Medications can cause disorientation, confusion, memory loss and speech difficulties, but the simple fact is that most of these symptoms are the result of systems shutting down.
As the aging process takes its toll, memory may fail. It is only natural to become confused easily and not remember the day of the week or the date. This is profoundly accelerated with Alzheimerís patients. But it is also a part of the natural death process. As metabolism decreases and circulation slows, disorientation intensifies.
Itís difficult to handle being confused, and itís difficult for us, as caregivers, to witness it. We can help by identifying ourselves, carefully explaining time, date and location. We can provide this basic information each time we come in contact with the patient and save them the embarrassment and shame that accompanies disorientation. Speak clearly and gently. It is so easy to get frustrated with this disorientation. Often it helps to explain why we have to do something, what that pill is going to do, or who is visiting.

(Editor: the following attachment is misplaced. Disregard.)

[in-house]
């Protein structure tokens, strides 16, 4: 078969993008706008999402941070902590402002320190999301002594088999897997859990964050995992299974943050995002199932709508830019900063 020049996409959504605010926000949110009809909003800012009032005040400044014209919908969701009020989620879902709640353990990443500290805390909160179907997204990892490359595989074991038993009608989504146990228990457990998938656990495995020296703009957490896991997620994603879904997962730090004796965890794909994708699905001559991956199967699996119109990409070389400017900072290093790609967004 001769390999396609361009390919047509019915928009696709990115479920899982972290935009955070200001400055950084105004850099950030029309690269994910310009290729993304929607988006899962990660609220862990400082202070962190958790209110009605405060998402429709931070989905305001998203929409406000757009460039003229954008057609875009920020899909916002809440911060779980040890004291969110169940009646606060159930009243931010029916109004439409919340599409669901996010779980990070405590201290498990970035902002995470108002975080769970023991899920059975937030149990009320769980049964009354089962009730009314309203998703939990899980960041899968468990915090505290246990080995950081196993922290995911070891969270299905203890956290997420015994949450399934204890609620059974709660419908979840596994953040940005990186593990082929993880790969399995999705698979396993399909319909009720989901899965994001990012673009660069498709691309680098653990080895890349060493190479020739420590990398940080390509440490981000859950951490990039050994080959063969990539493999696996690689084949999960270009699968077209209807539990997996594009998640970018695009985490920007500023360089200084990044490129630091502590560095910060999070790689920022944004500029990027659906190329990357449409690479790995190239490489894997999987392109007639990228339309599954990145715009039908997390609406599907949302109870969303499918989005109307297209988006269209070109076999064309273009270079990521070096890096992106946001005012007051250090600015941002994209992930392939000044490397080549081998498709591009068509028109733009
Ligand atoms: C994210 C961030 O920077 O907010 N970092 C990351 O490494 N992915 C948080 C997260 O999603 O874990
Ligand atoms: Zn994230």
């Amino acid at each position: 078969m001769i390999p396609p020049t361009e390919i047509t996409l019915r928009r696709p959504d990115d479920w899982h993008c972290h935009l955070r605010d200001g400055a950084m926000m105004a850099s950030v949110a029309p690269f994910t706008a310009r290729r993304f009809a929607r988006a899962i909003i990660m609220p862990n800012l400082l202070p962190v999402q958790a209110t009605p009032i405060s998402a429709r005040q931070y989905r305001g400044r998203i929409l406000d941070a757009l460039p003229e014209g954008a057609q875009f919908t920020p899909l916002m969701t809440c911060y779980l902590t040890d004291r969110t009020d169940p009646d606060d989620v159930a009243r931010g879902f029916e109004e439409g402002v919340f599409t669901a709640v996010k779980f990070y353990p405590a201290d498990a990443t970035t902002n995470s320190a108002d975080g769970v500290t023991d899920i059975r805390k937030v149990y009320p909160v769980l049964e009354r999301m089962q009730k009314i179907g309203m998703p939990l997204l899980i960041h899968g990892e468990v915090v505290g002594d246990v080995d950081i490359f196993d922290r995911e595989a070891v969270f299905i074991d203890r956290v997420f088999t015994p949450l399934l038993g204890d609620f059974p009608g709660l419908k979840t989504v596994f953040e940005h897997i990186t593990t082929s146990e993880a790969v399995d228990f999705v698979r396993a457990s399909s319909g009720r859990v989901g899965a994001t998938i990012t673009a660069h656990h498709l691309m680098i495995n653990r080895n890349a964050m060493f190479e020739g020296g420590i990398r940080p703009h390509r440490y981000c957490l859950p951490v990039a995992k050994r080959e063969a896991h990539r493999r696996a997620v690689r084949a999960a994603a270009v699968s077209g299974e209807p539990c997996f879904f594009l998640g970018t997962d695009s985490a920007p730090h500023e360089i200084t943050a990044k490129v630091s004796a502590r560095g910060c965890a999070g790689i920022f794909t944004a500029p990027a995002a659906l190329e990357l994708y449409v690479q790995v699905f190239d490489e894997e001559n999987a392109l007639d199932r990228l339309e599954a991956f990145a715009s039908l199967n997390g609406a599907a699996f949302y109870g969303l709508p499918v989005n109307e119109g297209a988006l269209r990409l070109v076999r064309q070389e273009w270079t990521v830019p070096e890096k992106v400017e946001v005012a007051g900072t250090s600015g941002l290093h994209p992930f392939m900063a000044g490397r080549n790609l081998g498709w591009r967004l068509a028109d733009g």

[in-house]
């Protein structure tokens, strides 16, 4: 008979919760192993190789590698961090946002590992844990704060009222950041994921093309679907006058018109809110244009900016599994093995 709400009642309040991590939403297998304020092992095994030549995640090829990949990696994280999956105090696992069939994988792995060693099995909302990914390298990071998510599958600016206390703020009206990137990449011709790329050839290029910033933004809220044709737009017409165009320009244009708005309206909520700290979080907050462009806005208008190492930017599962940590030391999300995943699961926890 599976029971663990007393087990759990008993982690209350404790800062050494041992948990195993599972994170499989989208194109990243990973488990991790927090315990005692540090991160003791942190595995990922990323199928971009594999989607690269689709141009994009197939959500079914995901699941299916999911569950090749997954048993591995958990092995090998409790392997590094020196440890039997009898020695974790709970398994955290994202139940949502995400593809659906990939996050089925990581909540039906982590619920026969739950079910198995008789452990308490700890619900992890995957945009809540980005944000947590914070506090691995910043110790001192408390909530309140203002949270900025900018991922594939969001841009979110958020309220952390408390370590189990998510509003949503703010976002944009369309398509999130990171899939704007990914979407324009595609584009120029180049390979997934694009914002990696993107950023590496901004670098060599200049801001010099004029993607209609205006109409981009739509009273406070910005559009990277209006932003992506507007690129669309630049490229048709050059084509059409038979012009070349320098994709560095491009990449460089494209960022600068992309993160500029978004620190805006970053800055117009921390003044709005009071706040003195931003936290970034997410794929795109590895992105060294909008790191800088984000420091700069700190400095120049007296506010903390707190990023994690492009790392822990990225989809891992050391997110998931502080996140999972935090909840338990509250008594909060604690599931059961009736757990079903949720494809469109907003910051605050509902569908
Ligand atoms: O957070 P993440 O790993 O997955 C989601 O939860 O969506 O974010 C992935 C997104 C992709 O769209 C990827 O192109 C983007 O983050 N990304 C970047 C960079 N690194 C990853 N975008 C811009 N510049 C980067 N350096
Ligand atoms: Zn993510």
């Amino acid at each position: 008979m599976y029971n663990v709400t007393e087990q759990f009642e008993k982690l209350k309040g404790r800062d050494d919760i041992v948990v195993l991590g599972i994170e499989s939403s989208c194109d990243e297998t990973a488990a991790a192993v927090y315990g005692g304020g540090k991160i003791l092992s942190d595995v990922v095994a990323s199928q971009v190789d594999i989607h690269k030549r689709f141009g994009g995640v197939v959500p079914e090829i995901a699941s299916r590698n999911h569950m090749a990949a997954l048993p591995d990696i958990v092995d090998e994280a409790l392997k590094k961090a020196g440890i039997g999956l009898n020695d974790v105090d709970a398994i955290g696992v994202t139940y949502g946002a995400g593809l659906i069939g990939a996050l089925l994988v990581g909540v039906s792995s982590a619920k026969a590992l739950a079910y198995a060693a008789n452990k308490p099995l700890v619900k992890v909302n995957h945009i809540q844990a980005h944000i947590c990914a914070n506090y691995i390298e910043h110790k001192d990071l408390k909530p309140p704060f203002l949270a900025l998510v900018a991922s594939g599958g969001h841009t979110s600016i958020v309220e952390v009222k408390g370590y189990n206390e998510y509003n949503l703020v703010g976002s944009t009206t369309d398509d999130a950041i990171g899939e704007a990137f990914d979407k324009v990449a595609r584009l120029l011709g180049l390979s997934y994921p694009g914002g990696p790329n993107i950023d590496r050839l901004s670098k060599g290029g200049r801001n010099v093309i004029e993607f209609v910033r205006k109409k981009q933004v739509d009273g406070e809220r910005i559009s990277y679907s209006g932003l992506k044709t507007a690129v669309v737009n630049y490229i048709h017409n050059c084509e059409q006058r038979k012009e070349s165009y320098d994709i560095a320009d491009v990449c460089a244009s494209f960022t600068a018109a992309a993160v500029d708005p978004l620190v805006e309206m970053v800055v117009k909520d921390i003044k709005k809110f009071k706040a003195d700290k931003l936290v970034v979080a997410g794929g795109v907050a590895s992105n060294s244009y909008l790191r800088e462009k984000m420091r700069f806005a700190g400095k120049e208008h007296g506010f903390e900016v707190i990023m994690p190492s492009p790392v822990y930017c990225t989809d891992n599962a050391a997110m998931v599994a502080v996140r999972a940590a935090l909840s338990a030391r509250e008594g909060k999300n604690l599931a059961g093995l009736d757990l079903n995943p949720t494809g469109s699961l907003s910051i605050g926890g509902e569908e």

This person we are caring for is someone we love, and a fellow human being. He or she deserves the same respect and courtesy we expect for ourselves. We need to replace our natural frustration and anger with smiles and kind words.
It is also a fact that as the systems close down, the patient is going to sleep more and more. This is again due to metabolism and oxygen supply. Itís all right to simply let the person sleep. We can sit with them, hold their hand, talk softly or sing to them. Donít assume that your loved one cannot hear you.
Even in a coma what you say may be heard. Some claim that hearing is even heightened as one nears death. Avoid talking about your loved one as though he or she wasnít there.
sets a thing significant
eye had hurried by,
a perished creature
ponder little workmanship
crayon or in wool,
ďThis was last her fingers did,Ē
thimble weighed too heavy,
stitches stopped themselves,
then Ďt was put among the dust
the closet shelves.
book I have, a friend gave,
pencil, here and there,
notched the place that pleased him,--
rest his fingers are.
when I read, I read not,
costly for repairs. Emily
The Family Caregiver's Journal
by Hank Bruce. Copyright © 1998 by Hank Bruce. Excerpted by arrangement
with Petals and Pages Press. $14.95. Available in local bookstores or call
888-275-7191 or click here.